“Our Superheroes We Love You,” reads the missive emblazoned on the exterior of this Shoreditch house, in which artist Morag Myerscough has lived for 15 years. Painted during the pandemic as a shoutout to key workers, the vibrant graphic design serves not just as an uplifting message to the local neighbourhood, but an indication of what to expect beyond the building’s brick façade. Once a Victorian public house known as The Weavers Arms, the Drysdale Street property has recently been transformed into a veritable art installation that perfectly encapsulates the artist’s vibrant and colourful aesthetic.
Having created eye-catching installations for projects in Cape Town, Greenwich and Mexico City, to name a few, Myerscough is more used to designing large-scale works for global audiences than she is interior spaces, which is perhaps why her own home was left largely untouched – until recently. When she moved in with her partner, fellow artist Luke Morgan, and their dog Elvis in 2005, she simply painted the walls white and let her collection of Modernist furniture do the talking. During lockdown, however, with her commissions cancelled and ample time on her hands, Myerscough sought a creative outlet within her own walls, transforming pockets of space into works of art.
Now for sale through The Modern House, the property offers a rare opportunity to live amongst Myerscough’s vibrant designs. Doubling as both a home and workspace, the building has two entrances that provide a division between work and play. Accessed through the wooden shopfront are two large studios and an office on the ground floor, with exposed steel trusses and a roof-lit cathedral ceiling.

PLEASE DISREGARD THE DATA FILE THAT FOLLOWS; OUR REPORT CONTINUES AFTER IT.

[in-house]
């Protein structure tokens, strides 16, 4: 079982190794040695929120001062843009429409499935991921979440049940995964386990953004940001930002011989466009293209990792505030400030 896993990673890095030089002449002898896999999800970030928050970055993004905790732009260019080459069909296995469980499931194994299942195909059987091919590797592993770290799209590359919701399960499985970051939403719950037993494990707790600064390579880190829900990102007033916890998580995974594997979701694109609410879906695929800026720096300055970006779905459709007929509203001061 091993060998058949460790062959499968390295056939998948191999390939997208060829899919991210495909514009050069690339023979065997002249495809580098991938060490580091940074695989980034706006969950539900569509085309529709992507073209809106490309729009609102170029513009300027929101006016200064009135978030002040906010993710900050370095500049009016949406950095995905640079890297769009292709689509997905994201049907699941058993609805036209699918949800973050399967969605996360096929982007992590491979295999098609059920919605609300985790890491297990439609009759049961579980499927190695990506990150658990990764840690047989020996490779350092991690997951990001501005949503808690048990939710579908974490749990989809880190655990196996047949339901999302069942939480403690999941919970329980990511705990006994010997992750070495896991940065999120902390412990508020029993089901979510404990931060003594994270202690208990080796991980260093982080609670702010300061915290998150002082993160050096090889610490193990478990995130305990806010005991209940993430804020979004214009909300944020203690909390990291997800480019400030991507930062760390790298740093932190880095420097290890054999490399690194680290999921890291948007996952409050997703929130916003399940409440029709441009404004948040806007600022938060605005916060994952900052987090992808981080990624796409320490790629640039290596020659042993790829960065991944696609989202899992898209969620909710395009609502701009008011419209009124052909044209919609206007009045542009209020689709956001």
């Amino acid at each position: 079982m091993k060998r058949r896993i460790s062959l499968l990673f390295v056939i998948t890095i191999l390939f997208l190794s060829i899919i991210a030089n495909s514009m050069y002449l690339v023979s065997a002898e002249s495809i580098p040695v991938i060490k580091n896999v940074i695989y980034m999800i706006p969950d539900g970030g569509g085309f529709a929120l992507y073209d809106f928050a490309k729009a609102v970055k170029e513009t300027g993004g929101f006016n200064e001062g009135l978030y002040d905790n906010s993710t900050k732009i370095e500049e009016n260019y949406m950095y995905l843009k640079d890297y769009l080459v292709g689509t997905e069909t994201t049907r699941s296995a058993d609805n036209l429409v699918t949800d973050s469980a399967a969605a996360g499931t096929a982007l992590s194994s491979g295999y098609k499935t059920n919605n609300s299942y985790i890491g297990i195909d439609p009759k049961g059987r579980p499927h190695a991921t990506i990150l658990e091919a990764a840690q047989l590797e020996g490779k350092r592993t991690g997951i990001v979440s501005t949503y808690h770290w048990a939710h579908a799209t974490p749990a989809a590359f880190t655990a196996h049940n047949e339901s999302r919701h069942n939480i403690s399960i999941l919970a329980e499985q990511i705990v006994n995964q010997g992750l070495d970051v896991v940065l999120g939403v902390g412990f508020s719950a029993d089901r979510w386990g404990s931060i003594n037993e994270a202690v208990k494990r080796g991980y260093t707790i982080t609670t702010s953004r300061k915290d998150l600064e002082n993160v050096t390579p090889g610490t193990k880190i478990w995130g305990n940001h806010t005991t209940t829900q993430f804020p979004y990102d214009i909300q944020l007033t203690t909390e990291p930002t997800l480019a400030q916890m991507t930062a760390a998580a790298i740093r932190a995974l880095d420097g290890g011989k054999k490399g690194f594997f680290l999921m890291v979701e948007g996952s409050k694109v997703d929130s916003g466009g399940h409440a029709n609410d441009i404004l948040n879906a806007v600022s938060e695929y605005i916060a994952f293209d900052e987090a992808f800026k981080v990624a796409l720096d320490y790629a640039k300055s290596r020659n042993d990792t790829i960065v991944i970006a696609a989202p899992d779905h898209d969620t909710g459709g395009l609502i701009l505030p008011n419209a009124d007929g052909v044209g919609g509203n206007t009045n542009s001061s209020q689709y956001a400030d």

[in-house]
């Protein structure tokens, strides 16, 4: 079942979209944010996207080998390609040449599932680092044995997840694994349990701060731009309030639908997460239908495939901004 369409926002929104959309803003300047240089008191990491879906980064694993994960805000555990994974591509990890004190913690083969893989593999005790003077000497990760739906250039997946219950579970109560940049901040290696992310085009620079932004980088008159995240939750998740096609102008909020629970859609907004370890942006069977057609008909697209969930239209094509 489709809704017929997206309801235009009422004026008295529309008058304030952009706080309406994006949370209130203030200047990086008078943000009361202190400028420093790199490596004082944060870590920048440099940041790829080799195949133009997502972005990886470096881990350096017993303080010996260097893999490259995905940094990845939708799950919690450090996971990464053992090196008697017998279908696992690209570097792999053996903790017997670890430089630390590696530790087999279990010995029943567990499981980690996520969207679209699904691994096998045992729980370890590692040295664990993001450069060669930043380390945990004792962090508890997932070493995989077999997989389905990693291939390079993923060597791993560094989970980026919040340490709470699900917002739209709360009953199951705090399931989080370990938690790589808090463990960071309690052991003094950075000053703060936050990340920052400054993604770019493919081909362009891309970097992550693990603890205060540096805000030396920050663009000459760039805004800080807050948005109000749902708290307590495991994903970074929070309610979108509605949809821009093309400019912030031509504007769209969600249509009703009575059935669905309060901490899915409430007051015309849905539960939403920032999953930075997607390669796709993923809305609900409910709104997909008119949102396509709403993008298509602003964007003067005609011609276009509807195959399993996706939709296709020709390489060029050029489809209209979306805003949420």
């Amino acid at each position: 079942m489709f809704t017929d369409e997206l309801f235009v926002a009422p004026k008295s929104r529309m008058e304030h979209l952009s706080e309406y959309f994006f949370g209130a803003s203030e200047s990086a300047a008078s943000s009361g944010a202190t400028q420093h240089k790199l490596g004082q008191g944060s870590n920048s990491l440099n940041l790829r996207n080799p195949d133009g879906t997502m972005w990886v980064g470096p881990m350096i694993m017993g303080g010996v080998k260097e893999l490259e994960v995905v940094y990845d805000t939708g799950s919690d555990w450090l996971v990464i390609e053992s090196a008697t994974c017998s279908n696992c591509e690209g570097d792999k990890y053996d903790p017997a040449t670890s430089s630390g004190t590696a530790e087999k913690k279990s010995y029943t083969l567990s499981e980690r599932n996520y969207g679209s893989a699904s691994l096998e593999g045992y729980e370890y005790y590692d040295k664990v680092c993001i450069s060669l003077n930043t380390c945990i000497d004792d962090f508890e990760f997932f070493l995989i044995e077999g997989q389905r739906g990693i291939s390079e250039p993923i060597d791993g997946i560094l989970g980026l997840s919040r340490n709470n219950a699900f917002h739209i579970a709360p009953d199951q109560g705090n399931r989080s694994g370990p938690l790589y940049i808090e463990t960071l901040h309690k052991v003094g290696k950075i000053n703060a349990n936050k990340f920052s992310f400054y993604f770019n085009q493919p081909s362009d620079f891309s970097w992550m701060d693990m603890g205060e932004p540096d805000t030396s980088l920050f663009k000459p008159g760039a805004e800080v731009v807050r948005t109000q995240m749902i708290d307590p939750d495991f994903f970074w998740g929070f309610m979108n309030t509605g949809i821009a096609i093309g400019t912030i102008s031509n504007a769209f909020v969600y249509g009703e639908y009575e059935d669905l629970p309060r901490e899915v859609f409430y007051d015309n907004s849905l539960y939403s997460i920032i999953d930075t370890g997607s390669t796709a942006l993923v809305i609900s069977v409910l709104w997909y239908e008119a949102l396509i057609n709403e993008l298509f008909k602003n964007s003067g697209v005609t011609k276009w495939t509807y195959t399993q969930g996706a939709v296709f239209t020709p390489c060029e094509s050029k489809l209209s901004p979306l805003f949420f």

The residential entrance, meanwhile, leads onto a striking library with a beautiful gradient bookcase that wraps around the room, and an open fireplace reminiscent of the artist’s signature style. A white staircase leads upstairs to the open-plan living room, dining space and kitchen, which is arranged in an L shape and features stripped-pine flooring throughout. This floor is also home to a bedroom, which is currently used as a dressing room, and a shower room.
The top floor is where Myerscough’s design comes to the fore. In contrast to the rest of the house is the master bedroom, which is wrapped in grey felt curtains to create a cosy enclave. An open wood-panelled alcove gives space to a freestanding bathtub. The only splash of colour comes from the green French doors, which lead into the Summer Room. In here, you’ll find marshmallow pink walls, a banquette bench wrapped in fuchsia fabric and a door painted with a rainbow geometric print.
The theme continues on the roof terrace. Already a sun trap, the space is all the more vibrant thanks to a brilliantly-colourful geometric mural that wraps around the walls and continues onto the decking.
Having spent lockdown transforming the house, Myerscough and her partner are ready to hand over the reigns to somebody new. “We want to pass this on to someone who will make it their own and love it as much as we have,” the artist told The Modern House. “We’re not precious about it though. It offers so many possibilities – the front could be turned into a shop, restaurant or gallery. It’s just ready for another layer now.”